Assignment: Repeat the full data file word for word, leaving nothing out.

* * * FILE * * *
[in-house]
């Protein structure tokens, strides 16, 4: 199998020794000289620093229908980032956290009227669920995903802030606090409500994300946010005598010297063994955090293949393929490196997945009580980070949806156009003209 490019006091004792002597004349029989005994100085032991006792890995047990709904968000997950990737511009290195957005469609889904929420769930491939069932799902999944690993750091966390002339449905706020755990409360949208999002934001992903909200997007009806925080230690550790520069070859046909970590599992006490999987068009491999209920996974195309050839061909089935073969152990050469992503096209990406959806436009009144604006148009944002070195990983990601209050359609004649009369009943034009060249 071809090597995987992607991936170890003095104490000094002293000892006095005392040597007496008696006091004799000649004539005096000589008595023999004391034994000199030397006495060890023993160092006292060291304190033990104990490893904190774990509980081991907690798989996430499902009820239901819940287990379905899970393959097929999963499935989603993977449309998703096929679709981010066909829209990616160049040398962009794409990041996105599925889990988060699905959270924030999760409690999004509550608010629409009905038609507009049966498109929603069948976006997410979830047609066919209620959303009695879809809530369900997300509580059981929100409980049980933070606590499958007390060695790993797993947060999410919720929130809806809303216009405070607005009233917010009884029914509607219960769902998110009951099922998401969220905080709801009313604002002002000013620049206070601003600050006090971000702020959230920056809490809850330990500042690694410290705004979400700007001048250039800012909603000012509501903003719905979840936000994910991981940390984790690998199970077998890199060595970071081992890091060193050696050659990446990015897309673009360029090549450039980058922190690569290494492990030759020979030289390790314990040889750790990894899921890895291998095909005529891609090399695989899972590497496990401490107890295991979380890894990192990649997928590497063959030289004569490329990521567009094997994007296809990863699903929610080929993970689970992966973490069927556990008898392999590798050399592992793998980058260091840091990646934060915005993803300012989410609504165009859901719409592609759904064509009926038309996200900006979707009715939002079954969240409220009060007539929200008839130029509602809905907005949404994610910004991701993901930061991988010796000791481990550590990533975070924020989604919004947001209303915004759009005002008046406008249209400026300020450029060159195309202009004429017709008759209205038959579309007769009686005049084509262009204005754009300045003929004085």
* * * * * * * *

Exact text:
[in-house]
């Protein structure tokens, strides 16, 4: 199998020794000289620093229908980032956290009227669920995903802030606090409500994300946010005598010297063994955090293949393929490196997945009580980070949806156009003209 490019006091004792002597004349029989005994100085032991006792890995047990709904968000997950990737511009290195957005469609889904929420769930491939069932799902999944690993750091966390002339449905706020755990409360949208999002934001992903909200997007009806925080230690550790520069070859046909970590599992006490999987068009491999209920996974195309050839061909089935073969152990050469992503096209990406959806436009009144604006148009944002070195990983990601209050359609004649009369009943034009060249 071809090597995987992607991936170890003095104490000094002293000892006095005392040597007496008696006091004799000649004539005096000589008595023999004391034994000199030397006495060890023993160092006292060291304190033990104990490893904190774990509980081991907690798989996430499902009820239901819940287990379905899970393959097929999963499935989603993977449309998703096929679709981010066909829209990616160049040398962009794409990041996105599925889990988060699905959270924030999760409690999004509550608010629409009905038609507009049966498109929603069948976006997410979830047609066919209620959303009695879809809530369900997300509580059981929100409980049980933070606590499958007390060695790993797993947060999410919720929130809806809303216009405070607005009233917010009884029914509607219960769902998110009951099922998401969220905080709801009313604002002002000013620049206070601003600050006090971000702020959230920056809490809850330990500042690694410290705004979400700007001048250039800012909603000012509501903003719905979840936000994910991981940390984790690998199970077998890199060595970071081992890091060193050696050659990446990015897309673009360029090549450039980058922190690569290494492990030759020979030289390790314990040889750790990894899921890895291998095909005529891609090399695989899972590497496990401490107890295991979380890894990192990649997928590497063959030289004569490329990521567009094997994007296809990863699903929610080929993970689970992966973490069927556990008898392999590798050399592992793998980058260091840091990646934060915005993803300012989410609504165009859901719409592609759904064509009926038309996200900006979707009715939002079954969240409220009060007539929200008839130029509602809905907005949404994610910004991701993901930061991988010796000791481990550590990533975070924020989604919004947001209303915004759009005002008046406008249209400026300020450029060159195309202009004429017709008759209205038959579309007769009686005049084509262009204005754009300045003929004085």